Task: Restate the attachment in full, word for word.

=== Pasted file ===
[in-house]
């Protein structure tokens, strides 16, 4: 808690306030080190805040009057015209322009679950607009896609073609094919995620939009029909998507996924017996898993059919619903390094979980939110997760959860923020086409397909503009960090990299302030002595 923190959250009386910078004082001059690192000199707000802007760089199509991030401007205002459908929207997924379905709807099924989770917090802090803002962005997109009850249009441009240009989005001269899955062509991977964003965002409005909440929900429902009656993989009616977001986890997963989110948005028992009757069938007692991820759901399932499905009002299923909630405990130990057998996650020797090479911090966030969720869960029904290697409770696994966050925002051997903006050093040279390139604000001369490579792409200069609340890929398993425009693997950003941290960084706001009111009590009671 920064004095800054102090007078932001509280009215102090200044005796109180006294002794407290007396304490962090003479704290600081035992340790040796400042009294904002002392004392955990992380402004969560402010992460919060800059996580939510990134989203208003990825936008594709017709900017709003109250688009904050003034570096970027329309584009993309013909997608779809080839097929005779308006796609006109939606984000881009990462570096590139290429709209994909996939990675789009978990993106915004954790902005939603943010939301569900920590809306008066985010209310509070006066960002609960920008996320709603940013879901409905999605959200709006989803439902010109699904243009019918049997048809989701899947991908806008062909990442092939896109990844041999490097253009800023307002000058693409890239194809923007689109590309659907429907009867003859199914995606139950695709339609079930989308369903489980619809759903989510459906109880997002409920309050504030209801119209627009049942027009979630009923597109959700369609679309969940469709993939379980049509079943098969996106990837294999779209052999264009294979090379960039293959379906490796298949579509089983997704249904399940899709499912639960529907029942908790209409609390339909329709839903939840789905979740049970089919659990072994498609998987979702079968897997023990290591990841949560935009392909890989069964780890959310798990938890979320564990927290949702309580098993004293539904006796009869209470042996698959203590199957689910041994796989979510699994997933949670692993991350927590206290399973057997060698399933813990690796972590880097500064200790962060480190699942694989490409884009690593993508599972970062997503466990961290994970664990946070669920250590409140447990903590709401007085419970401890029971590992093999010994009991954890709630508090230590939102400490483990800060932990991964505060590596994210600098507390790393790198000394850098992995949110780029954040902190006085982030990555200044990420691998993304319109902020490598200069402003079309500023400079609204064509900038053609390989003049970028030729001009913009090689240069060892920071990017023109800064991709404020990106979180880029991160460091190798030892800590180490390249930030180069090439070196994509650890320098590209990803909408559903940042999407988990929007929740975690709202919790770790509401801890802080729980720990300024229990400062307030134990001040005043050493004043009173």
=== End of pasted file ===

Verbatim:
[in-house]
């Protein structure tokens, strides 16, 4: 808690306030080190805040009057015209322009679950607009896609073609094919995620939009029909998507996924017996898993059919619903390094979980939110997760959860923020086409397909503009960090990299302030002595 923190959250009386910078004082001059690192000199707000802007760089199509991030401007205002459908929207997924379905709807099924989770917090802090803002962005997109009850249009441009240009989005001269899955062509991977964003965002409005909440929900429902009656993989009616977001986890997963989110948005028992009757069938007692991820759901399932499905009002299923909630405990130990057998996650020797090479911090966030969720869960029904290697409770696994966050925002051997903006050093040279390139604000001369490579792409200069609340890929398993425009693997950003941290960084706001009111009590009671 920064004095800054102090007078932001509280009215102090200044005796109180006294002794407290007396304490962090003479704290600081035992340790040796400042009294904002002392004392955990992380402004969560402010992460919060800059996580939510990134989203208003990825936008594709017709900017709003109250688009904050003034570096970027329309584009993309013909997608779809080839097929005779308006796609006109939606984000881009990462570096590139290429709209994909996939990675789009978990993106915004954790902005939603943010939301569900920590809306008066985010209310509070006066960002609960920008996320709603940013879901409905999605959200709006989803439902010109699904243009019918049997048809989701899947991908806008062909990442092939896109990844041999490097253009800023307002000058693409890239194809923007689109590309659907429907009867003859199914995606139950695709339609079930989308369903489980619809759903989510459906109880997002409920309050504030209801119209627009049942027009979630009923597109959700369609679309969940469709993939379980049509079943098969996106990837294999779209052999264009294979090379960039293959379906490796298949579509089983997704249904399940899709499912639960529907029942908790209409609390339909329709839903939840789905979740049970089919659990072994498609998987979702079968897997023990290591990841949560935009392909890989069964780890959310798990938890979320564990927290949702309580098993004293539904006796009869209470042996698959203590199957689910041994796989979510699994997933949670692993991350927590206290399973057997060698399933813990690796972590880097500064200790962060480190699942694989490409884009690593993508599972970062997503466990961290994970664990946070669920250590409140447990903590709401007085419970401890029971590992093999010994009991954890709630508090230590939102400490483990800060932990991964505060590596994210600098507390790393790198000394850098992995949110780029954040902190006085982030990555200044990420691998993304319109902020490598200069402003079309500023400079609204064509900038053609390989003049970028030729001009913009090689240069060892920071990017023109800064991709404020990106979180880029991160460091190798030892800590180490390249930030180069090439070196994509650890320098590209990803909408559903940042999407988990929007929740975690709202919790770790509401801890802080729980720990300024229990400062307030134990001040005043050493004043009173």